Approximants derived by expanding a function as a ratio of two Power Series and determining both the Numerator and Denominator Coefficients. Padé approximations are usually superior to Taylor Expansions when functions contain Poles, because the use of Rational Functions allows them to be well-represented.

The Padé approximant corresponds to the Maclaurin Series. When it exists, the Padé approximant to any Power Series

 (1)

is unique. If is a Transcendental Function, then the terms are given by the Taylor Series about
 (2)

The Coefficients are found by setting
 (3)

and equating Coefficients. can be multiplied by an arbitrary constant which will rescale the other Coefficients, so an addition constraint can be applied. The conventional normalization is
 (4)

Expanding (3) gives
 (5) (6)

These give the set of equations
 (7) (8) (9) (10) (11) (12)

where for and for . Solving these directly gives

 (13)

where sums are replaced by a zero if the lower index exceeds the upper. Alternate forms are for

 (14) (15)

and .

The first few Padé approximants for are

Two-term identities include

 (16)

 (17)

 (18)

 (19)

 (20)

 (21)

where is the C-Determinant. Three-term identities can be derived using the Frobenius Triangle Identities (Baker 1975, p. 32).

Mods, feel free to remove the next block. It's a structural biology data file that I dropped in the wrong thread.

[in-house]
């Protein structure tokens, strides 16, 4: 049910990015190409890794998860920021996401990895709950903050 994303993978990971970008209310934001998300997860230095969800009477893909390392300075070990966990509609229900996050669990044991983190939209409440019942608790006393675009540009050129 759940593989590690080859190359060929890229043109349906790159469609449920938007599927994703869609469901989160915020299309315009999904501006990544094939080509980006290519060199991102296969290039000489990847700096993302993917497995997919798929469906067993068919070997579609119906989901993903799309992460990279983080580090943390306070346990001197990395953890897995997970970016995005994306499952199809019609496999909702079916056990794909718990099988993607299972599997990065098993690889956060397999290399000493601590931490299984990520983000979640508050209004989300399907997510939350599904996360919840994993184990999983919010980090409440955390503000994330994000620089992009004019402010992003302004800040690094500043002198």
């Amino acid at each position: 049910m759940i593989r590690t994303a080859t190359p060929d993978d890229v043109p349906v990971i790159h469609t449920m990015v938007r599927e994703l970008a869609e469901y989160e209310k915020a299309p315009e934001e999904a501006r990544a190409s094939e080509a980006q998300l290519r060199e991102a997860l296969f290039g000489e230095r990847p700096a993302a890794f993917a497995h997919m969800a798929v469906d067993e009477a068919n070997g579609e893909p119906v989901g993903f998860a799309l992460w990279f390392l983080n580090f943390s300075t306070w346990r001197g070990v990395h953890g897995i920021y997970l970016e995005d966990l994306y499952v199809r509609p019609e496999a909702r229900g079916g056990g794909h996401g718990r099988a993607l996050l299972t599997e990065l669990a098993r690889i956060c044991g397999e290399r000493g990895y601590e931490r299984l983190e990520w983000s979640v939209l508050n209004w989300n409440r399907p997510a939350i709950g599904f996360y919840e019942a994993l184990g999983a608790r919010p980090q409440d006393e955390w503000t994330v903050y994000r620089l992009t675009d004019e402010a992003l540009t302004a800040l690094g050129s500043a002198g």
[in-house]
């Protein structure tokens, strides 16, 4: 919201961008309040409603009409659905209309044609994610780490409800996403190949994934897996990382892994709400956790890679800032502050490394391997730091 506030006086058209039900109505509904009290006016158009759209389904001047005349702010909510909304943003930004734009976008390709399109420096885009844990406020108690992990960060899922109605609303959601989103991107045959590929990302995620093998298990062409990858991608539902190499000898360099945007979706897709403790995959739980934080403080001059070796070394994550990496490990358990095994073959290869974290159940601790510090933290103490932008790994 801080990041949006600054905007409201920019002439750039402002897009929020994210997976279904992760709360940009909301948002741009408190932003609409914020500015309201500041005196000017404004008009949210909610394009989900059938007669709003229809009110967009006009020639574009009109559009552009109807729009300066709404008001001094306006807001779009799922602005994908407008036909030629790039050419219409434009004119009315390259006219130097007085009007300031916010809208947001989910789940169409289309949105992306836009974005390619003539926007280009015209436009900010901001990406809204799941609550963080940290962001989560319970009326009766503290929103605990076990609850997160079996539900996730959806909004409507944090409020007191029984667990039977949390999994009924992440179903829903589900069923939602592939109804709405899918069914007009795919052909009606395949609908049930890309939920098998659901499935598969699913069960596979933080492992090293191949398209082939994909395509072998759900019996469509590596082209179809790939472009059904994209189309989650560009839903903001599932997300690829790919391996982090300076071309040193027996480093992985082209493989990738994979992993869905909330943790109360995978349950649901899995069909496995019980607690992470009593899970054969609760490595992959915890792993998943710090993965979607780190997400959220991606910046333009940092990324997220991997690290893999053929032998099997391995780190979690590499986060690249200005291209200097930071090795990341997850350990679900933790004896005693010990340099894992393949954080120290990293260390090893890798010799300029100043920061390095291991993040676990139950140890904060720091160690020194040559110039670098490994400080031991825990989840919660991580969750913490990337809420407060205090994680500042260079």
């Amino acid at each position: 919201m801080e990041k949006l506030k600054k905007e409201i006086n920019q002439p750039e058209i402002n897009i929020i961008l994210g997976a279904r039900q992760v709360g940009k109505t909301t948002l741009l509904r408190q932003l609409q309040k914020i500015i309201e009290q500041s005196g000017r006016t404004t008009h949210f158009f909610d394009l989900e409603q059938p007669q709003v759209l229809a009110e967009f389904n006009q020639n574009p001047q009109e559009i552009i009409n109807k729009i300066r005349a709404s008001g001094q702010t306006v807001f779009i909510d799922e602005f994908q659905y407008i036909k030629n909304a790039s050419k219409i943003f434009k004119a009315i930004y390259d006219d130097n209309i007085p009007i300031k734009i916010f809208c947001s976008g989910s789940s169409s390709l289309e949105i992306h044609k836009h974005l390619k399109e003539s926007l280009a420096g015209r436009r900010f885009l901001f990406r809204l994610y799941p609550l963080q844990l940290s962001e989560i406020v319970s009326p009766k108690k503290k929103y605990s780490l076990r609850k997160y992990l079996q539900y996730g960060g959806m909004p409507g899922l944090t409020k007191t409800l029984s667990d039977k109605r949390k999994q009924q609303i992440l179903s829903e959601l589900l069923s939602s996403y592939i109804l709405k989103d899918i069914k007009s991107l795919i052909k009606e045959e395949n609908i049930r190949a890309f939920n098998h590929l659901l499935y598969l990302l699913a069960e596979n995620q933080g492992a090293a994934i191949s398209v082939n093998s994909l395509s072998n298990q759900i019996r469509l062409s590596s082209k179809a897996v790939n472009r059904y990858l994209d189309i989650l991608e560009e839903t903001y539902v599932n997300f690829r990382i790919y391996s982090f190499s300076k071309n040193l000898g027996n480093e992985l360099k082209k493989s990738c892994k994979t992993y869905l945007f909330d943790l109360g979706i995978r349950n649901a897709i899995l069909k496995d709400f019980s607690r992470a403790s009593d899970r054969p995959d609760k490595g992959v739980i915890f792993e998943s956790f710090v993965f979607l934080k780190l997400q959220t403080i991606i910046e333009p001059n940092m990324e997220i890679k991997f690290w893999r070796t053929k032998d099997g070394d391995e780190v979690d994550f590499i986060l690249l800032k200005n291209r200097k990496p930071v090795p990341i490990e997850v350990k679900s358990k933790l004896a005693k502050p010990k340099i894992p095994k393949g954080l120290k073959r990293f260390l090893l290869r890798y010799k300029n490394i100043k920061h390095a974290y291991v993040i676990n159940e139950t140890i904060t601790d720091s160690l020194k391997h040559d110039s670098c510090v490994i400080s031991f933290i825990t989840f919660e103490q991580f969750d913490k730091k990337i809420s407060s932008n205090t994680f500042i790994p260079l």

A five-term identity is

 (22)

Cross ratio identities include

 (23)

 (24)

 (25)

 (26)

 (27)

References

Baker, G. A. Jr. The Theory and Application of The Pade Approximant Method.'' In Advances in Theoretical Physics, Vol. 1 (Ed. K. A. Brueckner). New York: Academic Press, pp. 1-58, 1965.

Baker, G. A. Jr. Essentials of Padé Approximants in Theoretical Physics. New York: Academic Press, pp. 27-38, 1975.

Baker, G. A. Jr. and Graves-Morris, P. Padé Approximants. New York: Cambridge University Press, 1996.

Press, W. H.; Flannery, B. P.; Teukolsky, S. A.; and Vetterling, W. T. Padé Approximants.'' §5.12 in Numerical Recipes in FORTRAN: The Art of Scientific Computing, 2nd ed. Cambridge, England: Cambridge University Press, pp. 194-197, 1992.